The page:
Images that surfaced on social media last week that appeared to show an electromagnetic rail gun mounted on the Chinese Type 072II Yuting-class tank landing ship, “Haiyang Shan.” Thus far, reports are more speculation than fact, with China remaining tight-lipped about the purposes of the weapon or how mature the technology truly may be. However, many experts contend that despite beating the United States to mounting one of these weapons on a warship, China still faces a laundry list of technological hurdles before being able to introduce rail gun technology to warfare.
The United States, likewise, has not yet developed an electromagnetic rail gun that it feels is reliable and efficient enough for service aboard an operational warship, but that didn’t stop the U.S. from raining on the Chinese parade a bit by unveiling its own “hypervelocity” projectile test. This test actually took place last summer during the Rim of the Pacific (RIMPAC) 2018 international exercises that included naval participants from a number of friendly nations. Although the Navy has confirmed that the test and results are not classified, the Department of Defense has been none-the-less tight-lipped about the details.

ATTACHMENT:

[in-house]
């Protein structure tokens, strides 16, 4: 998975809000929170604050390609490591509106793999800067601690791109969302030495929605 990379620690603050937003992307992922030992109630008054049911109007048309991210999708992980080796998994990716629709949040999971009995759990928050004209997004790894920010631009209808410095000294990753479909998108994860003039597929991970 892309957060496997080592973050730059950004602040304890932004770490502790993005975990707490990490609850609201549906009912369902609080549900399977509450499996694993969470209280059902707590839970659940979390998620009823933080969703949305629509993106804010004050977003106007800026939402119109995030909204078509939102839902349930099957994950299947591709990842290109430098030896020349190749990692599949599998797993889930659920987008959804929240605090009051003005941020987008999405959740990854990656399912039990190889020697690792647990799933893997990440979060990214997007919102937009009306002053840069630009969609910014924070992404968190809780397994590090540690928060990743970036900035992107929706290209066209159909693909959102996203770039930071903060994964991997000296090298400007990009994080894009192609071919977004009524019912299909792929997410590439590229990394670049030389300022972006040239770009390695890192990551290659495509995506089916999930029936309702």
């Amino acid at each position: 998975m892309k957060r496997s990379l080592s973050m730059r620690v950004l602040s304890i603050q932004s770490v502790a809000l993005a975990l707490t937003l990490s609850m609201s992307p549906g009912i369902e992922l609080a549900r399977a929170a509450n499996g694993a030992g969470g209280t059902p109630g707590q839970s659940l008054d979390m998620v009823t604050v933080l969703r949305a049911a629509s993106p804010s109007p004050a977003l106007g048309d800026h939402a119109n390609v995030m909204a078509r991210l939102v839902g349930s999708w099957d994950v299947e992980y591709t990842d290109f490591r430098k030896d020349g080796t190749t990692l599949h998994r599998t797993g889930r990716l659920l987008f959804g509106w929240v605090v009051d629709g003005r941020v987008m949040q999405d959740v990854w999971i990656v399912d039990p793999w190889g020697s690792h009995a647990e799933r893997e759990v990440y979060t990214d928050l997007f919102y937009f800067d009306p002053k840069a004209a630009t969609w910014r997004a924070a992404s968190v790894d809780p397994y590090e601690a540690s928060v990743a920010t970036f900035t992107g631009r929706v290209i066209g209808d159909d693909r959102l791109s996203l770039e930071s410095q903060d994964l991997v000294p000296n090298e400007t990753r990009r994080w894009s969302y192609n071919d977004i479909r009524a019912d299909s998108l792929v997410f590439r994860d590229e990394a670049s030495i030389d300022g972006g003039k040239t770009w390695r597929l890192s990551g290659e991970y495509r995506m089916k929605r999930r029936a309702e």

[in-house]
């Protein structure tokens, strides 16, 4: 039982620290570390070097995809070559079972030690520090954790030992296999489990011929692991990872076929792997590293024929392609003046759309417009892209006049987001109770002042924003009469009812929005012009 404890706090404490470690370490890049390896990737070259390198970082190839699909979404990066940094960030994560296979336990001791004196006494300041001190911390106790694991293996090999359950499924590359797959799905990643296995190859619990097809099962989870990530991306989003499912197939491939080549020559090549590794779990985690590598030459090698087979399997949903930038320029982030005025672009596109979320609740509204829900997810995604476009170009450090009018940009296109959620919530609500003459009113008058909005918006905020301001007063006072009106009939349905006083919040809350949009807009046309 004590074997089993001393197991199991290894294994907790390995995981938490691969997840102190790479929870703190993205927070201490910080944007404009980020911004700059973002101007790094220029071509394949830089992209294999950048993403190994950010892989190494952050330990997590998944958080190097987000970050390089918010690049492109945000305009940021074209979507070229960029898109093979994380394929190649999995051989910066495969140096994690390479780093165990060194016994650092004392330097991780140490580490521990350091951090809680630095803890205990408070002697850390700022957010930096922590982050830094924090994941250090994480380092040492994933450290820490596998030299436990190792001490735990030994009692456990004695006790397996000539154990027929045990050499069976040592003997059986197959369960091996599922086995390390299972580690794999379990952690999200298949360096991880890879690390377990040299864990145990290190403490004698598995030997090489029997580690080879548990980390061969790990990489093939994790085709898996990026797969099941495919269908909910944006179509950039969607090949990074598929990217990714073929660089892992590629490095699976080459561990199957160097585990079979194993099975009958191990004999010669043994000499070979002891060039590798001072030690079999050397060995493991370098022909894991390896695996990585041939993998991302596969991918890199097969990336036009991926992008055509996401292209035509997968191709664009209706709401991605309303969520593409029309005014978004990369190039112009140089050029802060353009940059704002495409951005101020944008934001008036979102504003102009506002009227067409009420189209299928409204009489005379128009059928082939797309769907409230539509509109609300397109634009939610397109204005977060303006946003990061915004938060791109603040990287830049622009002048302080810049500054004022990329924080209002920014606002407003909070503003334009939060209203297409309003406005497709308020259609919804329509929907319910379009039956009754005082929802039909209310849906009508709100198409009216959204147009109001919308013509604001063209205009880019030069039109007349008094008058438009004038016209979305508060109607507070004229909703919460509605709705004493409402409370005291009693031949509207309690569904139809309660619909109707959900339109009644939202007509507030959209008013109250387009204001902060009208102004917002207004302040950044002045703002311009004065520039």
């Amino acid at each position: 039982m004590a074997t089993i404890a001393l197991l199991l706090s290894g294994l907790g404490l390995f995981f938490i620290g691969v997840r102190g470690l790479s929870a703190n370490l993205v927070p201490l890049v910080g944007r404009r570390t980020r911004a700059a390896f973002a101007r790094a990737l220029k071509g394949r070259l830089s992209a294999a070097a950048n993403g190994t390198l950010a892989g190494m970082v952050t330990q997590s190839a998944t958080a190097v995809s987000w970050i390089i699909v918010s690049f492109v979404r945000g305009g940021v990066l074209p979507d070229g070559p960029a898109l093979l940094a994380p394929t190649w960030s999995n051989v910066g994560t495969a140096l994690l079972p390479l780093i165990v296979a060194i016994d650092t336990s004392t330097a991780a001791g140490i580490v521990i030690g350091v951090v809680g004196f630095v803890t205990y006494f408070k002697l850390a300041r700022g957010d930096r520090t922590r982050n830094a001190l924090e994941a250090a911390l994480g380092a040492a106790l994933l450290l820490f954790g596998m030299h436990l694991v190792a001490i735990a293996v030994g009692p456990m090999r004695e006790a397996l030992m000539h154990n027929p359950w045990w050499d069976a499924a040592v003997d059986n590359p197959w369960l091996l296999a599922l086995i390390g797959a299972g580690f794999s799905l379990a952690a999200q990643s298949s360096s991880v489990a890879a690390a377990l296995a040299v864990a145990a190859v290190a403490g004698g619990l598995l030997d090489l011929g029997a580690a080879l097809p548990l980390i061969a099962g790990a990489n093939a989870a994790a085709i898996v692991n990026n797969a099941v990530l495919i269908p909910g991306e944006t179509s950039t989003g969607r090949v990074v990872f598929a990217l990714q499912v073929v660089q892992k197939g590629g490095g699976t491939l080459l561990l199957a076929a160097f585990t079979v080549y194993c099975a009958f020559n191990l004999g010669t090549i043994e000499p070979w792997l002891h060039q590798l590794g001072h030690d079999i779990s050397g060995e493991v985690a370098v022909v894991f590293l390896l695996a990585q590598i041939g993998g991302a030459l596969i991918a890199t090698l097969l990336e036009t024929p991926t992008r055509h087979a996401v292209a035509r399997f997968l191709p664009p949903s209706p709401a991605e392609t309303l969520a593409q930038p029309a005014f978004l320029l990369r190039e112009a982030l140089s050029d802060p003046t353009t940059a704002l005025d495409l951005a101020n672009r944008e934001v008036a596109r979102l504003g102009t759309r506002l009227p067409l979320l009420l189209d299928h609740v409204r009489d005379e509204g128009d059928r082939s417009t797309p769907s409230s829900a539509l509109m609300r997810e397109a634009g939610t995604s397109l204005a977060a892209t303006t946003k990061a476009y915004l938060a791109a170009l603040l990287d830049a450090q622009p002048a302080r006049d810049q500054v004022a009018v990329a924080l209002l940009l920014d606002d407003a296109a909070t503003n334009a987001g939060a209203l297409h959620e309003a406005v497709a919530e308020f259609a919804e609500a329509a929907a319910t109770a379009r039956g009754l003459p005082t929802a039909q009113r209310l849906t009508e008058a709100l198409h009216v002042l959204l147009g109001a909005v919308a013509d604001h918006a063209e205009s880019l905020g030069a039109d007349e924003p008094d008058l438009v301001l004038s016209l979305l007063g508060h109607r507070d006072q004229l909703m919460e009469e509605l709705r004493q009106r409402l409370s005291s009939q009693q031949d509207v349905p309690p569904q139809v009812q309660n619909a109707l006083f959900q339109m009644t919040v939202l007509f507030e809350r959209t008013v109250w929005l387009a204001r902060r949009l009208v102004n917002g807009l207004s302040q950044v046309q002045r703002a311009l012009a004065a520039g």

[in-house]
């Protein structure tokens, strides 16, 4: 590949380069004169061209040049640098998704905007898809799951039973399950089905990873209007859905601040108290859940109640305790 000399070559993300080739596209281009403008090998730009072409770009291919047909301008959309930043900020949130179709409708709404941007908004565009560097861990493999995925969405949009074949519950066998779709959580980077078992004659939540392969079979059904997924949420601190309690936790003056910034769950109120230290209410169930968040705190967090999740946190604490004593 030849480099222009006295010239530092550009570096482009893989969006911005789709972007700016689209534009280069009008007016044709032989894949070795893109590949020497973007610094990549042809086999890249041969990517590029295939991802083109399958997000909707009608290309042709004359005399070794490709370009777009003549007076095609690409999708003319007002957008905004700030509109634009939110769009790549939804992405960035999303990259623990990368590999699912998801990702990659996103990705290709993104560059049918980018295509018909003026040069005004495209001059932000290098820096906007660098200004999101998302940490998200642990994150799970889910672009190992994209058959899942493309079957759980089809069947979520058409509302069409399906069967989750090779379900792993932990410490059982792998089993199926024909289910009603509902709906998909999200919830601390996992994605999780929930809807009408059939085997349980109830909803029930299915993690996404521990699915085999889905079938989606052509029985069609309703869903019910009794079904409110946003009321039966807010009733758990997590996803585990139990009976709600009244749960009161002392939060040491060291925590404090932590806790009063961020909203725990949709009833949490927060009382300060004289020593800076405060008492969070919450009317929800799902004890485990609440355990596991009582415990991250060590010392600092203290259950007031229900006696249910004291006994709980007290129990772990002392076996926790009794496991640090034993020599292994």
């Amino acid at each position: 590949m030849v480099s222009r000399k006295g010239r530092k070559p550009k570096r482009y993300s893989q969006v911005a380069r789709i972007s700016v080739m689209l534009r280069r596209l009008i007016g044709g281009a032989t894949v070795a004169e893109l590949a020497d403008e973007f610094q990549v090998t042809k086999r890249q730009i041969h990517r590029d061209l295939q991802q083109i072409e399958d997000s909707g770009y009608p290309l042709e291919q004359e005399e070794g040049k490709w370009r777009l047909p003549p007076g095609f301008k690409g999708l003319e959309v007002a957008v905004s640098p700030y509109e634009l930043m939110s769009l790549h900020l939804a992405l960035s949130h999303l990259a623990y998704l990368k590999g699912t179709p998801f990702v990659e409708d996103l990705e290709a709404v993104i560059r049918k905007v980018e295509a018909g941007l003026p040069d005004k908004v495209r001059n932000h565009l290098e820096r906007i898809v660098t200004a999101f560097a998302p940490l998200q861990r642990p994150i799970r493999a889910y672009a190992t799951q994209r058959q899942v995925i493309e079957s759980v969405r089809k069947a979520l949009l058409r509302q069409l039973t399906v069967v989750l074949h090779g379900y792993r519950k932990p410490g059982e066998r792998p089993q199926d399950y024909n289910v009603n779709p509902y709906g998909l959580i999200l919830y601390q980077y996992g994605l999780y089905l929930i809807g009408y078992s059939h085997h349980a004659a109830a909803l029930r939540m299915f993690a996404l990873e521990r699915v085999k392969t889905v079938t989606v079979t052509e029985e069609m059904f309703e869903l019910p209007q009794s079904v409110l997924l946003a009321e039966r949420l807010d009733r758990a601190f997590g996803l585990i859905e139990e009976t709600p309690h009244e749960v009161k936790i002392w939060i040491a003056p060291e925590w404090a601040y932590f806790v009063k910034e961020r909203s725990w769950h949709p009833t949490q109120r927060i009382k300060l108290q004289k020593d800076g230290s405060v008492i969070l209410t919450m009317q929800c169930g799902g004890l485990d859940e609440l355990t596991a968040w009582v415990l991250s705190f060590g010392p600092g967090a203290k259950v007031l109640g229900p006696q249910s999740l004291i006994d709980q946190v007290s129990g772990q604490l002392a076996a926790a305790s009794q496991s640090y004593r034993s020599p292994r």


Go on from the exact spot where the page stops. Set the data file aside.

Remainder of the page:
What we do know for certain is that the test was conducted using the Mk 45 5-inch deck gun aboard the USS Dewey (DDG-105). The hypervelocity projectiles, referred to as HVPs, that were fired from the gun were originally intended for use in electromagnetic rail guns themselves, but thanks to some slight modifications, the test proved that the Navy’s existing ship-board guns could be converted to fire the kinetic projectiles at speeds approaching Mach 3. They also boast a significant increase in range over traditional deck-gun munitions, at 40 or more miles over the existing munition’s 13-mile range. At a fire-rate of 20 rounds per minute, that translates into a hell of a lot of fast-moving firepower.